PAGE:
Although the true story behind the man who wore the number 42 seems dutifully told here, it is all so glossed over that it gets difficult to see straight. The nitpicky details may be covered but the execution is a poor thatch job of benchmarks that settles with reporting the facts rather than weaving them into a thoughtful narrative. Anytime Helgeland attempts to edify us, it just seems like a cheap collage of scenes that hop from Robinson’s recruitment to his ultra-lame marriage proposal to his baby’s birth to his difficult transition into the majors. Since these stepping stones are treated as random asides, they never feel like fundamental additions to the character or his story arc.
The best drama in the film is mined out on the ballfield where Robinson is in his element and the whole production seems at its most comfortable. Out here, there's no trying to pigeon-hole in side narratives or elicit a false emotional response. Like Robinson so often say, they're just here to play ball. It's in these moments that the unspoken acts of racial violence seem the most present and disturbing.
While baseball after baseball are intentionally thrown at his head, Robinson can only summon the strength to be a better man than his ignorant colleagues and it makes it that much more powerful when he knocks one out of the park. In this study of race in baseball, 42 scores but even then Helgeland can't help himself but to slow things down to a slo-mo trot and pan across the audience to random, uplifted black folks and jeering whites again and again and again.
Every time the film looks like it's going to rise to the occasion, it shoots itself in the foot, reading from the book o' cliché. Instead of boldly going where no one has before, it settles with following tradition and leaving the mold as it is. Other films, such as Remember the Titans, have done this story before and hit all the weighty notes without the senseless pandering that takes place here.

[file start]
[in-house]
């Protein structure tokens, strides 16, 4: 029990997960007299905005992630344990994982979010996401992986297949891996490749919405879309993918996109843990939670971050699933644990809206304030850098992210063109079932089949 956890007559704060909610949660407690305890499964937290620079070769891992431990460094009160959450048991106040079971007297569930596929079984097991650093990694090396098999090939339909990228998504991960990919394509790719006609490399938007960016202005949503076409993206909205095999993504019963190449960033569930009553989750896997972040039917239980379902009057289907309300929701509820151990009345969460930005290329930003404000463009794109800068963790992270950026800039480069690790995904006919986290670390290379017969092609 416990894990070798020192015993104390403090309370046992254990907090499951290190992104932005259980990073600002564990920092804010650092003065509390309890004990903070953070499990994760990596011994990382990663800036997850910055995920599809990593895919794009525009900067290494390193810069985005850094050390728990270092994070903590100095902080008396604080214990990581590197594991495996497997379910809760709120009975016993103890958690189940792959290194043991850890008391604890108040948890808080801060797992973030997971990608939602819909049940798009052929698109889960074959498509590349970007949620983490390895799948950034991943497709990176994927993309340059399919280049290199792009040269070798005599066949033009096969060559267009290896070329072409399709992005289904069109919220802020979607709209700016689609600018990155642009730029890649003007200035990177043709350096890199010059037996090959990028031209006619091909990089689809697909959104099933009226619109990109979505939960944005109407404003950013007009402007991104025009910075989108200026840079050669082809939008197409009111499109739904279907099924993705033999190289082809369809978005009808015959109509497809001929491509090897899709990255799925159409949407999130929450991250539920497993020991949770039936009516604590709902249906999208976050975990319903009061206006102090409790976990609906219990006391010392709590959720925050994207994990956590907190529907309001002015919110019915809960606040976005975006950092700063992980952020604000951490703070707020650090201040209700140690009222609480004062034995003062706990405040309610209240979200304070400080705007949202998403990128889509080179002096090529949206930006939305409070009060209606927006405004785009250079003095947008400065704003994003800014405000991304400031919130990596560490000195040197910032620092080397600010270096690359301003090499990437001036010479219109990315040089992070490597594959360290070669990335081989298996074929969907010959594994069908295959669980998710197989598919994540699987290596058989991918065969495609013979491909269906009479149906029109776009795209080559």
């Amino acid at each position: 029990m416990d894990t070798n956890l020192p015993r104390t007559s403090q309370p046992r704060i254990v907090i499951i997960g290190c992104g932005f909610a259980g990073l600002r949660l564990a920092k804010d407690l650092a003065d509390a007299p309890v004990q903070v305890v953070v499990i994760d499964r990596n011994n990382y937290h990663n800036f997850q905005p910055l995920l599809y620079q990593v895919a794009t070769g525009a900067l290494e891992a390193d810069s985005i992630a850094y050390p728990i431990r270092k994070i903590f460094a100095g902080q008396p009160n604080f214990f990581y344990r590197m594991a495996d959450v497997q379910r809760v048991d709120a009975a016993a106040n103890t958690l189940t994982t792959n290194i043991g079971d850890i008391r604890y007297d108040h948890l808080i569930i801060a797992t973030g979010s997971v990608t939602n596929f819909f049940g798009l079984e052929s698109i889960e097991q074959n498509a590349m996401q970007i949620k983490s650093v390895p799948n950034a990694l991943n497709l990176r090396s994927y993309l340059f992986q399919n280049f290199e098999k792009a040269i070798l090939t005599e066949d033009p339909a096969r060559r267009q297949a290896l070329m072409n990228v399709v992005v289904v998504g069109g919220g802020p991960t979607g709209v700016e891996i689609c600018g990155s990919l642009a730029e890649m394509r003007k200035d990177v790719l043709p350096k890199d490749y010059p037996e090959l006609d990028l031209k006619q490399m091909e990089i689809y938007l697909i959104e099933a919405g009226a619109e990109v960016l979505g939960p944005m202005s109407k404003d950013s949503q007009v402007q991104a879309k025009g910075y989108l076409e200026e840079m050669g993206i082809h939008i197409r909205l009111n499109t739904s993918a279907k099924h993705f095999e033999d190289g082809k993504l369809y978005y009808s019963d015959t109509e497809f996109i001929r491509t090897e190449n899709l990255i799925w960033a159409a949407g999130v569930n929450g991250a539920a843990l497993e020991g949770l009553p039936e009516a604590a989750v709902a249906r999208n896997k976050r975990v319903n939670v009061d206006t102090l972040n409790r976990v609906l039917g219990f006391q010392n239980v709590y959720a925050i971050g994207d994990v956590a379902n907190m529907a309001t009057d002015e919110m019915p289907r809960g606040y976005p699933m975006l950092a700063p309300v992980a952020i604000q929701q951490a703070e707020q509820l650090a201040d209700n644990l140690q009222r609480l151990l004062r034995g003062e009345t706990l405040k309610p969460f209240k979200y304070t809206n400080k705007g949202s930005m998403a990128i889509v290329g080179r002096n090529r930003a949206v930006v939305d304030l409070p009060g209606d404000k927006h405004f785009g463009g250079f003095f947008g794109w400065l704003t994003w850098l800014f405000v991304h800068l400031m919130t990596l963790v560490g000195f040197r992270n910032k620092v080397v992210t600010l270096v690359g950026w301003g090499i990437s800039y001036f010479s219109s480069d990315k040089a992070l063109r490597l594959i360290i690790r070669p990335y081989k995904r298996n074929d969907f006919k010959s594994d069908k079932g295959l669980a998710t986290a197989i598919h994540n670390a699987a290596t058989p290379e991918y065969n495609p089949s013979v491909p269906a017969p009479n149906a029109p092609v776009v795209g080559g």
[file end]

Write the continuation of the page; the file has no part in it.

Perhaps its greatest asset is also its greatest flaw: an eagerness to please the masses - as its appeal is unapologetically broad. This is drama for the moms and pops, not for the student of subtlety. While I’m sure some would claim that it takes its fair share of risks, those mostly gravitate around its copious use of the n-word: a tired-and-true mine for easy sympathy; a sweeping play for the ‘Aww’s and a cue for the white guilt to kick in. The real risks, however, are left for another day, for another movie, for another audience, as this one is happy picking up the crumbs from every other black-person-playing-sports-back-in-racist-times movie.
At the center of the 42 is a stirring tale of resistance, of character, of will-power and of personal triumph- a Jesus-esque tale of turning the other cheek and growing in spite of it all- but every time these earnest moments show their head, they are quickly degraded by a spewing geyser of soapy sentimentality. Even in the decadent little movements of intimacy, over-sensationalization takes hold and bucks the viewer into a fatiguing stronghold.